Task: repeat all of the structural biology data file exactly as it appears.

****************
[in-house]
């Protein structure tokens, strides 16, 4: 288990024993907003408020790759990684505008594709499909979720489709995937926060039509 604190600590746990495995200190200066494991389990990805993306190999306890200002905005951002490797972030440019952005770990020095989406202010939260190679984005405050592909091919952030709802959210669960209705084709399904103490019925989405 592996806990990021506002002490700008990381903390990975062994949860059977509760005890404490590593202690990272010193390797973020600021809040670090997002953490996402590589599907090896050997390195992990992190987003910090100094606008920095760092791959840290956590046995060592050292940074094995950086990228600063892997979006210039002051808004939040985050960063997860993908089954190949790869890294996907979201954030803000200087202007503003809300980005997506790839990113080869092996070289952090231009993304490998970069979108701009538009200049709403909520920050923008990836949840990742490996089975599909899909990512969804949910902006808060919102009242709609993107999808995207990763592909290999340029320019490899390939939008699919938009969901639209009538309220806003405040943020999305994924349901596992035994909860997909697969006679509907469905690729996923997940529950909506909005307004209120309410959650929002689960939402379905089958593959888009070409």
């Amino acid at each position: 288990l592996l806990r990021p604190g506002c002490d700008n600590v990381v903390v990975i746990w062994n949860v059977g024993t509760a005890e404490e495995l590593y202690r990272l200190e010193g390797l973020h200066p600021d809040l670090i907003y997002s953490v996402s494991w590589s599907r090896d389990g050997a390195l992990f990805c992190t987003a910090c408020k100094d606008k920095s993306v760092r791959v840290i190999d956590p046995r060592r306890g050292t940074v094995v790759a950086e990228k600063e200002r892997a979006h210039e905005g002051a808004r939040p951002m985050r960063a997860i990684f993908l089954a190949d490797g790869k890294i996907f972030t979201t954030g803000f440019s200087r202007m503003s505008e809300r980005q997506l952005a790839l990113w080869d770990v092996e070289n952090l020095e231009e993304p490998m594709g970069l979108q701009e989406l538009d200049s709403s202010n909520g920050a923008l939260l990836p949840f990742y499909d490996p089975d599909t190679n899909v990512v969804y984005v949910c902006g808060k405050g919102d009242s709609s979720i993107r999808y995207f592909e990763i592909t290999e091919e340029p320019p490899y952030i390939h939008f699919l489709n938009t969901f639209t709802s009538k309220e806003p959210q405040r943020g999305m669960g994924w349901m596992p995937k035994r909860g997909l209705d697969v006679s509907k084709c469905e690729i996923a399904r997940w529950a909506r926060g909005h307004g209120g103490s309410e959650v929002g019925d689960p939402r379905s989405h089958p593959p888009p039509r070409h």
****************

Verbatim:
[in-house]
């Protein structure tokens, strides 16, 4: 288990024993907003408020790759990684505008594709499909979720489709995937926060039509 604190600590746990495995200190200066494991389990990805993306190999306890200002905005951002490797972030440019952005770990020095989406202010939260190679984005405050592909091919952030709802959210669960209705084709399904103490019925989405 592996806990990021506002002490700008990381903390990975062994949860059977509760005890404490590593202690990272010193390797973020600021809040670090997002953490996402590589599907090896050997390195992990992190987003910090100094606008920095760092791959840290956590046995060592050292940074094995950086990228600063892997979006210039002051808004939040985050960063997860993908089954190949790869890294996907979201954030803000200087202007503003809300980005997506790839990113080869092996070289952090231009993304490998970069979108701009538009200049709403909520920050923008990836949840990742490996089975599909899909990512969804949910902006808060919102009242709609993107999808995207990763592909290999340029320019490899390939939008699919938009969901639209009538309220806003405040943020999305994924349901596992035994909860997909697969006679509907469905690729996923997940529950909506909005307004209120309410959650929002689960939402379905089958593959888009070409």
């Amino acid at each position: 288990l592996l806990r990021p604190g506002c002490d700008n600590v990381v903390v990975i746990w062994n949860v059977g024993t509760a005890e404490e495995l590593y202690r990272l200190e010193g390797l973020h200066p600021d809040l670090i907003y997002s953490v996402s494991w590589s599907r090896d389990g050997a390195l992990f990805c992190t987003a910090c408020k100094d606008k920095s993306v760092r791959v840290i190999d956590p046995r060592r306890g050292t940074v094995v790759a950086e990228k600063e200002r892997a979006h210039e905005g002051a808004r939040p951002m985050r960063a997860i990684f993908l089954a190949d490797g790869k890294i996907f972030t979201t954030g803000f440019s200087r202007m503003s505008e809300r980005q997506l952005a790839l990113w080869d770990v092996e070289n952090l020095e231009e993304p490998m594709g970069l979108q701009e989406l538009d200049s709403s202010n909520g920050a923008l939260l990836p949840f990742y499909d490996p089975d599909t190679n899909v990512v969804y984005v949910c902006g808060k405050g919102d009242s709609s979720i993107r999808y995207f592909e990763i592909t290999e091919e340029p320019p490899y952030i390939h939008f699919l489709n938009t969901f639209t709802s009538k309220e806003p959210q405040r943020g999305m669960g994924w349901m596992p995937k035994r909860g997909l209705d697969v006679s509907k084709c469905e690729i996923a399904r997940w529950a909506r926060g909005h307004g209120g103490s309410e959650v929002g019925d689960p939402r379905s989405h089958p593959p888009p039509r070409h």